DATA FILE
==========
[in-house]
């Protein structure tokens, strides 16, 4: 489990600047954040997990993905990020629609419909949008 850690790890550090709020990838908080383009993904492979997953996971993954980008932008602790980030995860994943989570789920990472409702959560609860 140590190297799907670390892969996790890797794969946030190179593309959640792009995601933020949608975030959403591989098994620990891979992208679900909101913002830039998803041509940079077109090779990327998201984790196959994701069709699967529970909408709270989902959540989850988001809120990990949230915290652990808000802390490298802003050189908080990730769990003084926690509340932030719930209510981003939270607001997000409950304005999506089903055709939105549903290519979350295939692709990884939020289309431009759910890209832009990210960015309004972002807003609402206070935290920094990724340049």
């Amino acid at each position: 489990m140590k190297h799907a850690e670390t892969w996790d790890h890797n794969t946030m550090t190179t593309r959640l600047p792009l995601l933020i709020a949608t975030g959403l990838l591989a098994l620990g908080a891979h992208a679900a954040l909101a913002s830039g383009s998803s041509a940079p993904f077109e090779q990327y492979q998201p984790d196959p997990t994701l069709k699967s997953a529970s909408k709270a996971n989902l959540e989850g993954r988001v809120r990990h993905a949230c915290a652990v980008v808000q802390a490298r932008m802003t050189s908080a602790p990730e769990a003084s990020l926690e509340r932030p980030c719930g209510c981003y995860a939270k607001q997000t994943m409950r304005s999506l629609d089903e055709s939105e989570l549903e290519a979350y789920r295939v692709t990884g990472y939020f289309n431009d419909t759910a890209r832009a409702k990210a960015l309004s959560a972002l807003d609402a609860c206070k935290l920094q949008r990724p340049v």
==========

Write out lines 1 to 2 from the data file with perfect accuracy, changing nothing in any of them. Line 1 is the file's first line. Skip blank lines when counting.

[in-house]
């Protein structure tokens, strides 16, 4: 489990600047954040997990993905990020629609419909949008 850690790890550090709020990838908080383009993904492979997953996971993954980008932008602790980030995860994943989570789920990472409702959560609860 140590190297799907670390892969996790890797794969946030190179593309959640792009995601933020949608975030959403591989098994620990891979992208679900909101913002830039998803041509940079077109090779990327998201984790196959994701069709699967529970909408709270989902959540989850988001809120990990949230915290652990808000802390490298802003050189908080990730769990003084926690509340932030719930209510981003939270607001997000409950304005999506089903055709939105549903290519979350295939692709990884939020289309431009759910890209832009990210960015309004972002807003609402206070935290920094990724340049």